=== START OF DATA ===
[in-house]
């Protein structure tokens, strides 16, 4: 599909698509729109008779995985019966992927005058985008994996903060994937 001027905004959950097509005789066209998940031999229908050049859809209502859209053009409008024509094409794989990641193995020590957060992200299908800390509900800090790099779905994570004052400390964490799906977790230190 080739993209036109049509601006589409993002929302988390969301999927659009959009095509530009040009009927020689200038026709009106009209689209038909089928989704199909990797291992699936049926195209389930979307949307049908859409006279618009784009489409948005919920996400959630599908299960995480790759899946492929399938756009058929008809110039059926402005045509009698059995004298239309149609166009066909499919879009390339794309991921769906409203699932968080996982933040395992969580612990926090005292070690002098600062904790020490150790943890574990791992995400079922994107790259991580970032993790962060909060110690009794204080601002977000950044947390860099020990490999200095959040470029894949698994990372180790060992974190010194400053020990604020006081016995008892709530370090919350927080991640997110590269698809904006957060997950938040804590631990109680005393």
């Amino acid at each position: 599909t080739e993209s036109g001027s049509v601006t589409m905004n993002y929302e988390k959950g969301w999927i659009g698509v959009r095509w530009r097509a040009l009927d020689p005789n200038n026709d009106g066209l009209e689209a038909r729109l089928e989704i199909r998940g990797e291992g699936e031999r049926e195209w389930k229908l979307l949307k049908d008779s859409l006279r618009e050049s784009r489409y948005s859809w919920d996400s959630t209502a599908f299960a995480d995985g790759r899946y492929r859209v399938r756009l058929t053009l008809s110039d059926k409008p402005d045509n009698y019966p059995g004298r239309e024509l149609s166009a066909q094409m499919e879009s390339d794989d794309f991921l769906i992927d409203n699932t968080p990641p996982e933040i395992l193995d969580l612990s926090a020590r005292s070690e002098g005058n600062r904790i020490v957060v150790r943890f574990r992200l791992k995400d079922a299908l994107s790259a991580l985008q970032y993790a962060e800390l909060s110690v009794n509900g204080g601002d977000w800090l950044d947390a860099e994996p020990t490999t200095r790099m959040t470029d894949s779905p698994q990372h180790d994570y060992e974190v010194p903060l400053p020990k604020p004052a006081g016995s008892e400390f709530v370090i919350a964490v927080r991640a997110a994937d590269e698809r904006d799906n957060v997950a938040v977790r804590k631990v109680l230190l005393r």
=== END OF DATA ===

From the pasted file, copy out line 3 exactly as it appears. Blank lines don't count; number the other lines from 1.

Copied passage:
């Amino acid at each position: 599909t080739e993209s036109g001027s049509v601006t589409m905004n993002y929302e988390k959950g969301w999927i659009g698509v959009r095509w530009r097509a040009l009927d020689p005789n200038n026709d009106g066209l009209e689209a038909r729109l089928e989704i199909r998940g990797e291992g699936e031999r049926e195209w389930k229908l979307l949307k049908d008779s859409l006279r618009e050049s784009r489409y948005s859809w919920d996400s959630t209502a599908f299960a995480d995985g790759r899946y492929r859209v399938r756009l058929t053009l008809s110039d059926k409008p402005d045509n009698y019966p059995g004298r239309e024509l149609s166009a066909q094409m499919e879009s390339d794989d794309f991921l769906i992927d409203n699932t968080p990641p996982e933040i395992l193995d969580l612990s926090a020590r005292s070690e002098g005058n600062r904790i020490v957060v150790r943890f574990r992200l791992k995400d079922a299908l994107s790259a991580l985008q970032y993790a962060e800390l909060s110690v009794n509900g204080g601002d977000w800090l950044d947390a860099e994996p020990t490999t200095r790099m959040t470029d894949s779905p698994q990372h180790d994570y060992e974190v010194p903060l400053p020990k604020p004052a006081g016995s008892e400390f709530v370090i919350a964490v927080r991640a997110a994937d590269e698809r904006d799906n957060v997950a938040v977790r804590k631990v109680l230190l005393r």